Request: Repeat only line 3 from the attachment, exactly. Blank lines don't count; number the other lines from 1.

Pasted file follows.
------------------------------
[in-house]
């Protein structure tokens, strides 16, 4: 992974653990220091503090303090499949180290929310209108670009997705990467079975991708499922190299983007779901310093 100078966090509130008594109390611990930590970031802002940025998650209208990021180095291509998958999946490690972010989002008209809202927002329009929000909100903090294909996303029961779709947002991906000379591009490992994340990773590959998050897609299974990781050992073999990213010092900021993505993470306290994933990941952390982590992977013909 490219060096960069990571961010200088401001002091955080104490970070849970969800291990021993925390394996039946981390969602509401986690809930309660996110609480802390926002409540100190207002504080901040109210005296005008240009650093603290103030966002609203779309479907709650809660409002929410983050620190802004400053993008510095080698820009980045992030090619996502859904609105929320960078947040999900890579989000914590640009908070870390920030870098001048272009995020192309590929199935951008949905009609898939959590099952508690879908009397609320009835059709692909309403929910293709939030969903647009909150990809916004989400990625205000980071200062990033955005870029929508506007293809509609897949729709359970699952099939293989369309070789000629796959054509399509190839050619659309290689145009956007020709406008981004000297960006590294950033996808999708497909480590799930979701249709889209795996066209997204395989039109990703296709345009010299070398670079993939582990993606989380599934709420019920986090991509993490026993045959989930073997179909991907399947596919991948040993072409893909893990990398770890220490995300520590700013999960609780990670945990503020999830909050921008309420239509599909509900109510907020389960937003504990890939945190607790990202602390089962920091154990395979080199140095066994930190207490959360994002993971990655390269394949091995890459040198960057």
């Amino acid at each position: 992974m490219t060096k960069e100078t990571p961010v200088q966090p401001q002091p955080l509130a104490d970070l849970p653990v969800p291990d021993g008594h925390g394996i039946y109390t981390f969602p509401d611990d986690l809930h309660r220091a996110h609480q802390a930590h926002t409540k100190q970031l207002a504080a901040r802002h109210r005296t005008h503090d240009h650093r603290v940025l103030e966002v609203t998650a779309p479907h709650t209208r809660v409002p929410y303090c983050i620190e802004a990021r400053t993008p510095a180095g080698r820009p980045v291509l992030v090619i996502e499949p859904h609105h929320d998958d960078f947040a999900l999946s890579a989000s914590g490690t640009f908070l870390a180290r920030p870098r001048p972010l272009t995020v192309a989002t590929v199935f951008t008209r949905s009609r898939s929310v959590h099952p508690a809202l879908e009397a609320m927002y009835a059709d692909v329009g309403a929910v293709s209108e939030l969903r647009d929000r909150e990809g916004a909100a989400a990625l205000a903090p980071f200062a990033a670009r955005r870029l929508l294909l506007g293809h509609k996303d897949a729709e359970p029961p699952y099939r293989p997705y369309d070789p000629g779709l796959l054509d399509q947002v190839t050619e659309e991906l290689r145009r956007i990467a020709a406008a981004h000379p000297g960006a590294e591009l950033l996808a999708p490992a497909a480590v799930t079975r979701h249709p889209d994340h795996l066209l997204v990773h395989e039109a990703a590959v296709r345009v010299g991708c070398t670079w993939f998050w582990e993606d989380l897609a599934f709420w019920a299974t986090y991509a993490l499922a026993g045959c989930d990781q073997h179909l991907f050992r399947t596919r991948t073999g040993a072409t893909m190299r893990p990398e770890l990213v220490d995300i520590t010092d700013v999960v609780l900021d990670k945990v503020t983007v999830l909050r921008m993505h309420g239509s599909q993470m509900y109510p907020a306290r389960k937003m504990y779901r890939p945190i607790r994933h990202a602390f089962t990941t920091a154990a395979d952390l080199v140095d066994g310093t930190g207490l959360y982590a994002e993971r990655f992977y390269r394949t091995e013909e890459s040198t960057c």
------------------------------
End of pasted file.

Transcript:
């Amino acid at each position: 992974m490219t060096k960069e100078t990571p961010v200088q966090p401001q002091p955080l509130a104490d970070l849970p653990v969800p291990d021993g008594h925390g394996i039946y109390t981390f969602p509401d611990d986690l809930h309660r220091a996110h609480q802390a930590h926002t409540k100190q970031l207002a504080a901040r802002h109210r005296t005008h503090d240009h650093r603290v940025l103030e966002v609203t998650a779309p479907h709650t209208r809660v409002p929410y303090c983050i620190e802004a990021r400053t993008p510095a180095g080698r820009p980045v291509l992030v090619i996502e499949p859904h609105h929320d998958d960078f947040a999900l999946s890579a989000s914590g490690t640009f908070l870390a180290r920030p870098r001048p972010l272009t995020v192309a989002t590929v199935f951008t008209r949905s009609r898939s929310v959590h099952p508690a809202l879908e009397a609320m927002y009835a059709d692909v329009g309403a929910v293709s209108e939030l969903r647009d929000r909150e990809g916004a909100a989400a990625l205000a903090p980071f200062a990033a670009r955005r870029l929508l294909l506007g293809h509609k996303d897949a729709e359970p029961p699952y099939r293989p997705y369309d070789p000629g779709l796959l054509d399509q947002v190839t050619e659309e991906l290689r145009r956007i990467a020709a406008a981004h000379p000297g960006a590294e591009l950033l996808a999708p490992a497909a480590v799930t079975r979701h249709p889209d994340h795996l066209l997204v990773h395989e039109a990703a590959v296709r345009v010299g991708c070398t670079w993939f998050w582990e993606d989380l897609a599934f709420w019920a299974t986090y991509a993490l499922a026993g045959c989930d990781q073997h179909l991907f050992r399947t596919r991948t073999g040993a072409t893909m190299r893990p990398e770890l990213v220490d995300i520590t010092d700013v999960v609780l900021d990670k945990v503020t983007v999830l909050r921008m993505h309420g239509s599909q993470m509900y109510p907020a306290r389960k937003m504990y779901r890939p945190i607790r994933h990202a602390f089962t990941t920091a154990a395979d952390l080199v140095d066994g310093t930190g207490l959360y982590a994002e993971r990655f992977y390269r394949t091995e013909e890459s040198t960057c």